The road from Killar via Kishtwar to Pangi

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Not for the faint-hearted – a road with toe-curling vistas! Can you watch the 5-min video to the end?

It’s one of the most dangerous, scary, and exciting roads of the world and a true test of your vehicle and your stamina because the road abounds in twists and turns with wheels sometimes hanging above the precipice. The road starts in Killar, in the Lahaul and Spiti district in the Indian state of Himachal Pradesh, at an elevation of 2,524 m (8,280 ft) above the sea level, and ends in Kishtwar, in the Kishtwar District of the Jammu region, a town at an elevation of 1,638 m (5,374 ft) above the sea level.

It is part of a high mountain trail, with a length of 114 km, located at the eastern extremity of the Kishtwar District of the Jammu region in Jammu and Kashmir. If your GPS ever thinks it’s a good idea to drive on this road, it may be time to get a new one! It’s a narrow, windy road with no guard rail or secure edging for about 100 miles, with views of the valley thousands of feet below.

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The road is part of a National Highway, running along the Chenab river. It’s incredibly disorienting to look over the edge, or even just to see the valleys a couple thousand feet below you. It’s a mind-numbing vertical drop of hundreds of meters so you might want to give it a miss on a windy day. The surface of the road is gravel, stones and sand and it’s carved into the side of a cliff. The one lane path has no guard rail and the overhanging cliff is so low that the cars barely fit, with over a 600 m (2,000 ft) drop, and rocks hanging down obstructing your view of oncoming traffic. This road has humbled many egos. It’s not for the sissies and shouldn’t be attempted by novice drivers. It is in dreadful condition and requires strong nerves to negotiate it.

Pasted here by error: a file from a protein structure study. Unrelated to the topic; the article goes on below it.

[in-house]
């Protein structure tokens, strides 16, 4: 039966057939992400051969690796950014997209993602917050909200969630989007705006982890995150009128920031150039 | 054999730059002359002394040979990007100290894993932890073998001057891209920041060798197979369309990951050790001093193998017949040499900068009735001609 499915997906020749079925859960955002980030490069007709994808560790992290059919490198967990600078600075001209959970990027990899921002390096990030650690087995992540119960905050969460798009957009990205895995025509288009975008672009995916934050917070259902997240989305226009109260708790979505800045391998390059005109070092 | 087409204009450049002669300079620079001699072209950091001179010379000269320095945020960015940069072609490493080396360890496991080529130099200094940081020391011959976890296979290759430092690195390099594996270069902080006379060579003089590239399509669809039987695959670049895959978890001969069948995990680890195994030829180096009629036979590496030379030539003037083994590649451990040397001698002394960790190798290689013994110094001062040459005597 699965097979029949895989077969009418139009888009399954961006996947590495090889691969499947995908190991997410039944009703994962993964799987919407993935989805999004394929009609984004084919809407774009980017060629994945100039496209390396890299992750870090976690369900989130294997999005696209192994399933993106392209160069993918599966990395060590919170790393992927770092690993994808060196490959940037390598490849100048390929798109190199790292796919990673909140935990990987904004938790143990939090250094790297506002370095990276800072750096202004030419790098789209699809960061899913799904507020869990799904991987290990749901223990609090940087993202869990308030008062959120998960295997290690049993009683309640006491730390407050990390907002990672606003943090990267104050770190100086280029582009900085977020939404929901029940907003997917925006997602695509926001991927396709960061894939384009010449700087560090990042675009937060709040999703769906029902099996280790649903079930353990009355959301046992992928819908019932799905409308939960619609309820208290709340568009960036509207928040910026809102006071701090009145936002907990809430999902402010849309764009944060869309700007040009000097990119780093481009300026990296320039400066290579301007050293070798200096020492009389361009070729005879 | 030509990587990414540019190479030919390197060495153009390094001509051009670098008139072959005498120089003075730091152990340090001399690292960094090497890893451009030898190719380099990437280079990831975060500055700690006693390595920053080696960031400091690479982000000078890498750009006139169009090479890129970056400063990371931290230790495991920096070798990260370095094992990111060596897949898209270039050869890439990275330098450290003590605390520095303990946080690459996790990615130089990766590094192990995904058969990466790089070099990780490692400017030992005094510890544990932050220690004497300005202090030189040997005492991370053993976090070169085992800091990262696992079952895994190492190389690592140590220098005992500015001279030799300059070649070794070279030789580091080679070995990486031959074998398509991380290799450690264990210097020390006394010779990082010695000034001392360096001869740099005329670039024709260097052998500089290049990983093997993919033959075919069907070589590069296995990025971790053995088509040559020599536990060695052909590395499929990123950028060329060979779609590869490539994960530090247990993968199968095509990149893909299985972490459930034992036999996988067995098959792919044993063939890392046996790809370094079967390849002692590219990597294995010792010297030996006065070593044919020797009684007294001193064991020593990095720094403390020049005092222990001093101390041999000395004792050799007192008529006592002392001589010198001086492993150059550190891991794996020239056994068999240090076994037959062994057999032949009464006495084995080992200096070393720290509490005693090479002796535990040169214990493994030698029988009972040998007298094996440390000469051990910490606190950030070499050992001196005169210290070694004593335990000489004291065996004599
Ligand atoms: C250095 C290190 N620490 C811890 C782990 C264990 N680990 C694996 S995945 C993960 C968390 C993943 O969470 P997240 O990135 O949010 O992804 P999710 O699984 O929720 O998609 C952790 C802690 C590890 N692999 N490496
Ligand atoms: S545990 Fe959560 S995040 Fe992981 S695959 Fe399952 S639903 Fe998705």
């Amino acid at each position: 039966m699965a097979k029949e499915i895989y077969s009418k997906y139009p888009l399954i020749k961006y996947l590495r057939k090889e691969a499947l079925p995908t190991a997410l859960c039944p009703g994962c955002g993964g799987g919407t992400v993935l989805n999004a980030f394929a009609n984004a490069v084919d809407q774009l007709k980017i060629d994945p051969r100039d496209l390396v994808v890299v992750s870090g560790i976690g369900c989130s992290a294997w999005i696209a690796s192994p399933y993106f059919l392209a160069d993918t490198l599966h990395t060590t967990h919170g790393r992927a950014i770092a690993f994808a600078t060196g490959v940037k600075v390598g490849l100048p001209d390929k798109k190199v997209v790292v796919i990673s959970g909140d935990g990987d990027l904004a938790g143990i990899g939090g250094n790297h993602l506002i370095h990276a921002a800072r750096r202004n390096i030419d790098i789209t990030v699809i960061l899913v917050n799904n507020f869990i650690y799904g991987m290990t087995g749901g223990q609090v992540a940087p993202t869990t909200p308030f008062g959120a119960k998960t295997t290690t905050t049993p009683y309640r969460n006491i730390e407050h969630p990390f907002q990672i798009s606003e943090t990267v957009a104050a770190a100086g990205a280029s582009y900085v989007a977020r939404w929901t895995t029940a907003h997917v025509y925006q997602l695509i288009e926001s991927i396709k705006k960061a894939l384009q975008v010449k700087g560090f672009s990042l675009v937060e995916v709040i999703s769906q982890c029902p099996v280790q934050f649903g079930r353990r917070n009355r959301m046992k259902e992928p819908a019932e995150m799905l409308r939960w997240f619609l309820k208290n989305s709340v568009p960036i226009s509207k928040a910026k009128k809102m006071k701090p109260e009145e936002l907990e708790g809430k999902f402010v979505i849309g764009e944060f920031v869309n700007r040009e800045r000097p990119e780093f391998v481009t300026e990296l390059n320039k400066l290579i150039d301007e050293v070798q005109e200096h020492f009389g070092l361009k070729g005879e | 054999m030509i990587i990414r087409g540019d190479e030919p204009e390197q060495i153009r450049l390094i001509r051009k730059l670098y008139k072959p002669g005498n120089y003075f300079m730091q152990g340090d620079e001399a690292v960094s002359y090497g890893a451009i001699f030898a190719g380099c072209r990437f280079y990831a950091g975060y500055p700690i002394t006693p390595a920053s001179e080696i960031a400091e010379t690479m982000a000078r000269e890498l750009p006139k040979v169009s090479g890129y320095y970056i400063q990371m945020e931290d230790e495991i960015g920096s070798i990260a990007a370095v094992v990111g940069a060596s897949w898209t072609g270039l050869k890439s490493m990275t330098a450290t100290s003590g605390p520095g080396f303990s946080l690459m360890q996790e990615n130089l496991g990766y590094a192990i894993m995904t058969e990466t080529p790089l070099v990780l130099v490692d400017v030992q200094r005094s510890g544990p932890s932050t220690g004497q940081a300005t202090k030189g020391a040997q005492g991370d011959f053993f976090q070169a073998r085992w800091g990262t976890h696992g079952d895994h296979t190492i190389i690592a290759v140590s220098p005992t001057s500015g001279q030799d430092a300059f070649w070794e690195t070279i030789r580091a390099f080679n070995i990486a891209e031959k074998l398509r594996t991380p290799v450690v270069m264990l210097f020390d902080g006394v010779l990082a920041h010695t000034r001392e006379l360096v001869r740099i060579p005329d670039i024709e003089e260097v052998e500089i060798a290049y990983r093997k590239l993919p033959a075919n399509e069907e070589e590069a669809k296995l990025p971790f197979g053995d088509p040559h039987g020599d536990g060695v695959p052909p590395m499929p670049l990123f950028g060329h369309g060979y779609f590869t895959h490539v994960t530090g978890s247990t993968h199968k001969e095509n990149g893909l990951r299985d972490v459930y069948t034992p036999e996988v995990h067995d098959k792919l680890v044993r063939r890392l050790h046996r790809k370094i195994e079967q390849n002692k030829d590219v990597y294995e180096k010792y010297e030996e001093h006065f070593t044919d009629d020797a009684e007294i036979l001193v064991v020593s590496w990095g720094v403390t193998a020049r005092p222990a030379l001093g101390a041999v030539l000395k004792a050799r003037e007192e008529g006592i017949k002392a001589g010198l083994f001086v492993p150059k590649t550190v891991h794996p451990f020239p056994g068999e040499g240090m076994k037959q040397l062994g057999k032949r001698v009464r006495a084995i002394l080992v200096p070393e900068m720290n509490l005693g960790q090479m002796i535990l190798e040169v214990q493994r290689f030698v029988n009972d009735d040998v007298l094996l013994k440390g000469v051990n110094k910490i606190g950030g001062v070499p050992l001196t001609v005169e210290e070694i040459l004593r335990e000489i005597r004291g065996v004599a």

The road the main gateway to the base camp of Kishtwar Kailash, a 6451 m (21,164 ft) mountain. To reach this trail, you can arrive to this area from the west, taking the road over the Rohtang Pass from Manali to the Chenab Valley and then following the Darlang Valley to the base of the mountain. The climb is simply terrible, with a notorious lack of oxygen that tests the organisms and a high degree of steepness. The area has been more or less closed to mountaineers for political reasons since the early 1990s.

Residents of the valley welcomed the opening of the road, as it represented a huge boost to commerce and tourism in the region whose dangerous, hard-to-travel terrain meant the area was cut off from tourism and other forms of economic development. The last 50 km (30 miles) of road to the start of the ascent proved to be extremely scary. Words can’t describe the road and pictures don’t do it justice. Some tourists had dubbed the track the ‘Almost Killer’ Road.

There are some narrow sections – scarcely wide enough for two cars – where if two vehicles have to pass each other, one might have to reverse for some kilometers of winding narrow road to get to a place wide enough to pass. It shouldn’t be attempted by those who don’t know how to reverse. The road is difficult and it’s a nightmare in the wet or dark (or both).

The track can get very muddy and slippery after rain making it challenging to get through. During and after a storm the road may be impassable, even with a four-wheel-drive vehicle. The Border Roads Organization and J&K State PWD have done a brilliant job by constructing roads in the middle of nowhere. A record number of people have sacrificed their lives to make this road a reality.

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